Richard Kelly with Legal & General Investment Management stated, "Environmental, social and governance [ESG] investing is now coming to the fore … Millennials in particular want to see their investments have a low carbon footprint … People are saying they don't want fossil fuels, they want renewable energy instead." In fact, futurist Jeremy Rifkin predicts the future for the fossil fuel industry is bleak, saying, "Citigroup, a big bank, says this could be some $100 trillion in stranded assets across the fossil fuel civilization. The Economist magazine's Intelligence Unit said it's at least $40 trillion."
To reduce U.S. greenhouse gas emissions by 50% by 2030, President Biden recently signed an executive order targeting half of all new cars sold in the U.S. to be electric by 2030 (currently, it is only about 2%). The ICCT reported in 2020 on the E.V. goals announced by other major countries. For example, Canada and Singapore commit to being all E.V.s by 2040, France to all passenger and light-duty commercial E.V.s by 2040, Germany to all passenger E.V.s by 2050, Denmark to all passenger EVs by 2035, and U.K. to all passenger and van E.V.s by 2035.
What will the impact of these commitments be on the built environment?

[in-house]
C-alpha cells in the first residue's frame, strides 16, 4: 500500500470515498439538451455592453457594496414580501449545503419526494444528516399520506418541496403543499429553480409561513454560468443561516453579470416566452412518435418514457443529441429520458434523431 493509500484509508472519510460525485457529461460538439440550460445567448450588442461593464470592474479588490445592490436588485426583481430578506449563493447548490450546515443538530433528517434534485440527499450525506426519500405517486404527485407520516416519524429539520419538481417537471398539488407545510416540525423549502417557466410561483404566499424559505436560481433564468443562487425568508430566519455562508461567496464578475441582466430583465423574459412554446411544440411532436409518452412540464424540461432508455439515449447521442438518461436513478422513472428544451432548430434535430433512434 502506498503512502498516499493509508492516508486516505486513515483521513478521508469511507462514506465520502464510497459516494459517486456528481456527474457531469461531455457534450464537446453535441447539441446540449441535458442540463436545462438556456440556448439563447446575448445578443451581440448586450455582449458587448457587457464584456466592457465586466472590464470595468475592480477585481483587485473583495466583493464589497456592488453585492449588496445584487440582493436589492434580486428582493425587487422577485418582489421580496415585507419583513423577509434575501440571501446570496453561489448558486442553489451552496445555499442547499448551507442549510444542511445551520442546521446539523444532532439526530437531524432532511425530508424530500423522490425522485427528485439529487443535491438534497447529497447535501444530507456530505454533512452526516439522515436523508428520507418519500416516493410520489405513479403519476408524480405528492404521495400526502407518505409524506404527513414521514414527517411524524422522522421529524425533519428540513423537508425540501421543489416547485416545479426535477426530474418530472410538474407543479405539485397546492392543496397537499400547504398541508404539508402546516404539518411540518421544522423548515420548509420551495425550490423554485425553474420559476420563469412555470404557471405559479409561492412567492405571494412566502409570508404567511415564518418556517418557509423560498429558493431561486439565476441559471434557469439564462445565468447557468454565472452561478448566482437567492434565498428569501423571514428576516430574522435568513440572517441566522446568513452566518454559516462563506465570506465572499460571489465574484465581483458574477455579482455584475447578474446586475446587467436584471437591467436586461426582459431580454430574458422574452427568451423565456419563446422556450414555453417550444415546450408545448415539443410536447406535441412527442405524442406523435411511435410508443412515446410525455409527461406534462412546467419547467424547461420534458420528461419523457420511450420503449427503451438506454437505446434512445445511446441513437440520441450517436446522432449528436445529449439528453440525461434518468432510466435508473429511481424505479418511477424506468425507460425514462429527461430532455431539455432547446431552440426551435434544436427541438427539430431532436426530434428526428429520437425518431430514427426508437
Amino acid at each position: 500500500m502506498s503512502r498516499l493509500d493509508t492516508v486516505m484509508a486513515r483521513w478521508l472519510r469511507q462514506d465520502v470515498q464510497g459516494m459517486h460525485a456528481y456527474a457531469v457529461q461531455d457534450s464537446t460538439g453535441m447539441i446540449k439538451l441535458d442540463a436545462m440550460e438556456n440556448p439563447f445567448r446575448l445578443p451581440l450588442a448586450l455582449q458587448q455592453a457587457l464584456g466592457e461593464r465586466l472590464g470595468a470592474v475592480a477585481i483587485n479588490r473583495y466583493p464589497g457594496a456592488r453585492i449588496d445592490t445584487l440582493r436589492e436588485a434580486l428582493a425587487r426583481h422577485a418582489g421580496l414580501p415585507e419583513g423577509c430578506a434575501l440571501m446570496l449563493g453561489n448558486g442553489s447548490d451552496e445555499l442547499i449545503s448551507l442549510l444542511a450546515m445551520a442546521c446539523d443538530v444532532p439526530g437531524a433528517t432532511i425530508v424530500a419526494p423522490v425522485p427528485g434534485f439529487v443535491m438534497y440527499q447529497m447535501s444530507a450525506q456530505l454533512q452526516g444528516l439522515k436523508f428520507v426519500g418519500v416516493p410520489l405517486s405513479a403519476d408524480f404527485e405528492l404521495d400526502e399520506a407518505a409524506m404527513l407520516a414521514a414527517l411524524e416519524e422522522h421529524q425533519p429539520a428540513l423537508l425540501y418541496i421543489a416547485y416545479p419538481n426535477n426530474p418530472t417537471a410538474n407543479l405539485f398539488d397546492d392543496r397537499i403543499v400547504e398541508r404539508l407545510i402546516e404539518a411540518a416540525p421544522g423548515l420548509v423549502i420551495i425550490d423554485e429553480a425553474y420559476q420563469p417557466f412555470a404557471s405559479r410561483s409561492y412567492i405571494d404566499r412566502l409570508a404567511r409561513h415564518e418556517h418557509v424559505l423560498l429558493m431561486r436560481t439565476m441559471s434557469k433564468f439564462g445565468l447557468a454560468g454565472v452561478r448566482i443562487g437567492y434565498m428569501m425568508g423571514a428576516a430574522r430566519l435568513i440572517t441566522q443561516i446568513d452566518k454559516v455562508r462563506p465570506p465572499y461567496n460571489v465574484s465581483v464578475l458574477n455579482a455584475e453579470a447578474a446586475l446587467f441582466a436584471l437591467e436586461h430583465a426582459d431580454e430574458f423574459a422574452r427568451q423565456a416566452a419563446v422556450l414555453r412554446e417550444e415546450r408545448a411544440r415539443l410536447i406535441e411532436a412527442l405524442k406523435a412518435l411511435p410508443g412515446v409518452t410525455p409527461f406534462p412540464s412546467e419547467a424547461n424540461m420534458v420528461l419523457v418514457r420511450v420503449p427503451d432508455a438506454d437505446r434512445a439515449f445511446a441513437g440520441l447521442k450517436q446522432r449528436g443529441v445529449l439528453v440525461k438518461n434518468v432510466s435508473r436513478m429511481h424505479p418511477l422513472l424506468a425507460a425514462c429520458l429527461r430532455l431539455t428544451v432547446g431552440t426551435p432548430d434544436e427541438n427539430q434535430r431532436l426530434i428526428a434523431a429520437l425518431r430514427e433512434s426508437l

Think about this: roughly 90% of people's lives are spent indoors. That is when they want their E.V. to be charging. Every building in the world, whether a residence, office, mall, or hospital, will take on the extra role of a vehicle charging station. Some cities in the U.S. are already mandating that 25 or 30 percent of new parking garages and surface lots need to be E.V. changing capable or ready.
McKinsey estimates "as many as 130 million E.V.s could be sharing roads the world over by 2030 … on-site commercial charging will need to become a standard building feature in the next ten years to meet consumer demand." For existing buildings, this means the need to upgrade. "E.V. charging at scale requires careful planning of a building's electrical distribution system as well as local electric-grid infrastructure."
This kind of infrastructure expansion will require planning permission and, possibly, consultation with the local utility. It will also require selecting the safest and most optimal charging solutions, engineering construction, and installation, and, of course, needs to have enough capacity.
Luckily, today's technology enables this upgrade to easily retrofit within a building's electrical switchgear and be scalable if required. You will also need the digital infrastructure to manage it, with the analytics to balance charging requirements against maintaining building comfort and resilience.
Serving E.V. owners and fleet charging needs will be a massive opportunity for CRE professionals to enhance the value of their properties and use the convenience of on-site charging as a differentiator to attract the most desirable tenants. By starting now, you will be anticipating E.V. charging regulations that are likely to be coming for more regions around the globe.